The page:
In our communication two quarters ago, we spoke about how Indian pharmaceutical manufacturers are heavily reliant on China for API (active pharmaceutical ingredients) or KSM (key starting materials) procurement. As a result, the generic pharmaceuticals industry had started to notice an increase in input costs, as cost of imported APIs and excipients, as well as transportation and packaging materials, were already rising in the industry for the last 12-24 months, which along with supply crunch caused by China’s power crisis exacerbate the pricing of the industry.

We continue to see the effects of this in the quarterly gross margin, as the situation on the ground eases. To highlight this, Sandeep Singh (MD, Alkem Labs) spoke about easing of prices of key APIs from China, during the Q1FY23 management concall:

“Actually, prices of APIs [from China] started softening and as far as high-priced raw material consumption is concerned, I think more or less substantial part we have consumed, and we’ll start getting a little bit softened raw material price consumption going forward.” 

On the one hand, our portfolio companies are growing their top-line aggressively, though this has come at the cost of a drop in Gross Margin (Varying between 1-3%). We expect the market share the companies we own gain during this period, result in significant operational leverage post the normalization phases over the next 4-6 quarters.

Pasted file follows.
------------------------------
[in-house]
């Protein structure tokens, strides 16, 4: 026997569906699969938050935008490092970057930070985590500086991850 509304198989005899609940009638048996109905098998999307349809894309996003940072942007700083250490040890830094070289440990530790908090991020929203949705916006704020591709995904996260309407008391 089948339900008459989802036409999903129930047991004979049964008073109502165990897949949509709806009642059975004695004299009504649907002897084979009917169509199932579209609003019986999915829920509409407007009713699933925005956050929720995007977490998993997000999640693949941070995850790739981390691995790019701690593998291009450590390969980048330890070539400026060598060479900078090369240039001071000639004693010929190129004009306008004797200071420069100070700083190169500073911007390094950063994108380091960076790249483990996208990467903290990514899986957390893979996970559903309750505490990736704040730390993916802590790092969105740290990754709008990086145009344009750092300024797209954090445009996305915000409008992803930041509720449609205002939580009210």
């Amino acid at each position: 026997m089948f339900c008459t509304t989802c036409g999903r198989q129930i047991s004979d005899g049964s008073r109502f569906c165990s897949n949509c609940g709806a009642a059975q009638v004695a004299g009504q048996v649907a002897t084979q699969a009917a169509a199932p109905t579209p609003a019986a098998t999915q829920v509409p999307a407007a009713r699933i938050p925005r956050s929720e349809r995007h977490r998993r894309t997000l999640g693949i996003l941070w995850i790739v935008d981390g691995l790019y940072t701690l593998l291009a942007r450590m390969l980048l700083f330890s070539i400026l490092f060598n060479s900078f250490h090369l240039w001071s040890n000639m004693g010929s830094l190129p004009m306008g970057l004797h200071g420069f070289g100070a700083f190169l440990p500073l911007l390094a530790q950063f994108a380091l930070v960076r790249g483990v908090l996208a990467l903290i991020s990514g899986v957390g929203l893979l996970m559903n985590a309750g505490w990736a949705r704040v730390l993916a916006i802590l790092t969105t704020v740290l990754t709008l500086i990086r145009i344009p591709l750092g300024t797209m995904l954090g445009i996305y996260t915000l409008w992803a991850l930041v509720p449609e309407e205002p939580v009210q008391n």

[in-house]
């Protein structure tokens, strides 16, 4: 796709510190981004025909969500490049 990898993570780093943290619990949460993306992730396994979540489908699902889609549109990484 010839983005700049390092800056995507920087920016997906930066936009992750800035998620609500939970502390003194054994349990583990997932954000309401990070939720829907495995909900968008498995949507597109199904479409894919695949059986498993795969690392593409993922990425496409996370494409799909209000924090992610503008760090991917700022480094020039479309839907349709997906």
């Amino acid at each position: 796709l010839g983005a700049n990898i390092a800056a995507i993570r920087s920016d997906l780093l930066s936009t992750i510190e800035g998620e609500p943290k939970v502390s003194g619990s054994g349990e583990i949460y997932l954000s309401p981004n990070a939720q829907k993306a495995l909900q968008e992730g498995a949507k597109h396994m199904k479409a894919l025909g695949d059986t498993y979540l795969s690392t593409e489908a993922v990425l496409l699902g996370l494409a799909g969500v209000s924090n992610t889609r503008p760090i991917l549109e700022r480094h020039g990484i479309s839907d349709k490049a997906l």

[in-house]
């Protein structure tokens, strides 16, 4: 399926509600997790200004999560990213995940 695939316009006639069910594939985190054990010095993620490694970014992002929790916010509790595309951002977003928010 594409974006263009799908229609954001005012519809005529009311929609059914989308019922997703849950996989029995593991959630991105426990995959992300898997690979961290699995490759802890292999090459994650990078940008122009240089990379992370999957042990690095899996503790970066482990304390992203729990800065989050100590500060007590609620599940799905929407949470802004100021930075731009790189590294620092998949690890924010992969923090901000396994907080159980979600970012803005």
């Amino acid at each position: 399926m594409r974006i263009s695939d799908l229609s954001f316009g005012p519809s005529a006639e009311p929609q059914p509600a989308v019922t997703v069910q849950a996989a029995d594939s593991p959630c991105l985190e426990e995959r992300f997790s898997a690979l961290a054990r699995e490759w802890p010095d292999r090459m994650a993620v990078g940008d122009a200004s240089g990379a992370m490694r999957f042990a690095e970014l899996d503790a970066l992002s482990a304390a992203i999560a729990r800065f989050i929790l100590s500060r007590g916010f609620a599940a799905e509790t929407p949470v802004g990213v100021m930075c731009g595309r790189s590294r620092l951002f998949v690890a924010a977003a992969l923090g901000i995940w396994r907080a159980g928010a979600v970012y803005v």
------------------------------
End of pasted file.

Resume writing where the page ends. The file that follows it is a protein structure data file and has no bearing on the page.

In the second hand (companies we do not own), we are seeing significant margin erosion along with lukewarm growth as the companies have production bottlenecks and are not completely reliant on China for their raw materials. We expect these companies to continue to struggle in this phase.

On the other front, IPM data for FY22, revealed robust growth in prescription sales value of the overall industry (14.6% growth) with Acute generics growing 19.8% in the period (for the portfolio companies we own).


Fig 4: FY22 growth sales value of prescription

At Itus, our positioning of the portfolio has been to account for the businesses with the ability to either pass on the prices to the end consumer (focused on branded generics) or those manufacturing molecules where they have a less of an import reliance on China. This has helped managed the downside experienced across a range of pharma companies.

Hospitals: Capex Cycle and Core Outlook:

Hospitals, in general, are a very-high fixed cost business, with building and construction costs, expensive medical equipment and surgical devices. Essentially, having low variable costs mean that these businesses will see significant operating leverage they during a period of recovery and revenue expansion as capital expenditure on facilities mature.

Hospitals measure a few key metrics that help us measure their growth and health:

  1. Average Revenue per Operating Bed (ARPOB)  
  2. Occupancy Rates %
  3. Total count of Beds & Hospitals

Coming out of the Covid-19 pandemic, single / focused-multi specialty hospitals have been a key beneficiary of normalizing occupancy rates – as diagnostic testing for chronic and general illnesses increase back to pre-pandemic levels.